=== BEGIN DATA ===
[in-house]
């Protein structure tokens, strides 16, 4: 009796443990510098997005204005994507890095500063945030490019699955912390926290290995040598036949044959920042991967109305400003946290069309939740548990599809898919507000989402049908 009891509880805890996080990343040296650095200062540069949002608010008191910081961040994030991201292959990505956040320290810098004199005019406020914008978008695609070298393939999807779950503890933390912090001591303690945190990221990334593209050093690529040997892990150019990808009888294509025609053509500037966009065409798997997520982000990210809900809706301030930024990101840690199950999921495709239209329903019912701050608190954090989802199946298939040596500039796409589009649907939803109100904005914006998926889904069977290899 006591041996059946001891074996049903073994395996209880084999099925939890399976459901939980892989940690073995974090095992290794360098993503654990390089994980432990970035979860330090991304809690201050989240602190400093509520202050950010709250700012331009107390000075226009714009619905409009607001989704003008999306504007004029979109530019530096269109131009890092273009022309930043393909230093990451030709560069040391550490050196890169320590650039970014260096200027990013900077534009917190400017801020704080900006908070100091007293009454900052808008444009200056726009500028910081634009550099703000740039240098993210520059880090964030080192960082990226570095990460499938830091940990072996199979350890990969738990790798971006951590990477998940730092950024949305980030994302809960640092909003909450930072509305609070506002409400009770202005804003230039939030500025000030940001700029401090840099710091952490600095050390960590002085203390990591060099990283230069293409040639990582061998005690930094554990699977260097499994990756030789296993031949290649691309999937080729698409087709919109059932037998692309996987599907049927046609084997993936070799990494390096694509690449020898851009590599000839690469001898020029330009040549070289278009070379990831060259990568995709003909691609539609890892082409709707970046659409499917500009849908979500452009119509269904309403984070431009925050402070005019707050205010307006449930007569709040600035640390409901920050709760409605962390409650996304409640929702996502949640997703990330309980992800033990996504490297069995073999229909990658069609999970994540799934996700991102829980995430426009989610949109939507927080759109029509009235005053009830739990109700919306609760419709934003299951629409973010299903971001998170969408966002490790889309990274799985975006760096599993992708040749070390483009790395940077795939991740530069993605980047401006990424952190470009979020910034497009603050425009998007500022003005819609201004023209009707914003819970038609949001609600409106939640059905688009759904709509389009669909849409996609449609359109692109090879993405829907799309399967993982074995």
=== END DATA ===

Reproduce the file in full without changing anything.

[in-house]
């Protein structure tokens, strides 16, 4: 009796443990510098997005204005994507890095500063945030490019699955912390926290290995040598036949044959920042991967109305400003946290069309939740548990599809898919507000989402049908 009891509880805890996080990343040296650095200062540069949002608010008191910081961040994030991201292959990505956040320290810098004199005019406020914008978008695609070298393939999807779950503890933390912090001591303690945190990221990334593209050093690529040997892990150019990808009888294509025609053509500037966009065409798997997520982000990210809900809706301030930024990101840690199950999921495709239209329903019912701050608190954090989802199946298939040596500039796409589009649907939803109100904005914006998926889904069977290899 006591041996059946001891074996049903073994395996209880084999099925939890399976459901939980892989940690073995974090095992290794360098993503654990390089994980432990970035979860330090991304809690201050989240602190400093509520202050950010709250700012331009107390000075226009714009619905409009607001989704003008999306504007004029979109530019530096269109131009890092273009022309930043393909230093990451030709560069040391550490050196890169320590650039970014260096200027990013900077534009917190400017801020704080900006908070100091007293009454900052808008444009200056726009500028910081634009550099703000740039240098993210520059880090964030080192960082990226570095990460499938830091940990072996199979350890990969738990790798971006951590990477998940730092950024949305980030994302809960640092909003909450930072509305609070506002409400009770202005804003230039939030500025000030940001700029401090840099710091952490600095050390960590002085203390990591060099990283230069293409040639990582061998005690930094554990699977260097499994990756030789296993031949290649691309999937080729698409087709919109059932037998692309996987599907049927046609084997993936070799990494390096694509690449020898851009590599000839690469001898020029330009040549070289278009070379990831060259990568995709003909691609539609890892082409709707970046659409499917500009849908979500452009119509269904309403984070431009925050402070005019707050205010307006449930007569709040600035640390409901920050709760409605962390409650996304409640929702996502949640997703990330309980992800033990996504490297069995073999229909990658069609999970994540799934996700991102829980995430426009989610949109939507927080759109029509009235005053009830739990109700919306609760419709934003299951629409973010299903971001998170969408966002490790889309990274799985975006760096599993992708040749070390483009790395940077795939991740530069993605980047401006990424952190470009979020910034497009603050425009998007500022003005819609201004023209009707914003819970038609949001609600409106939640059905688009759904709509389009669909849409996609449609359109692109090879993405829907799309399967993982074995």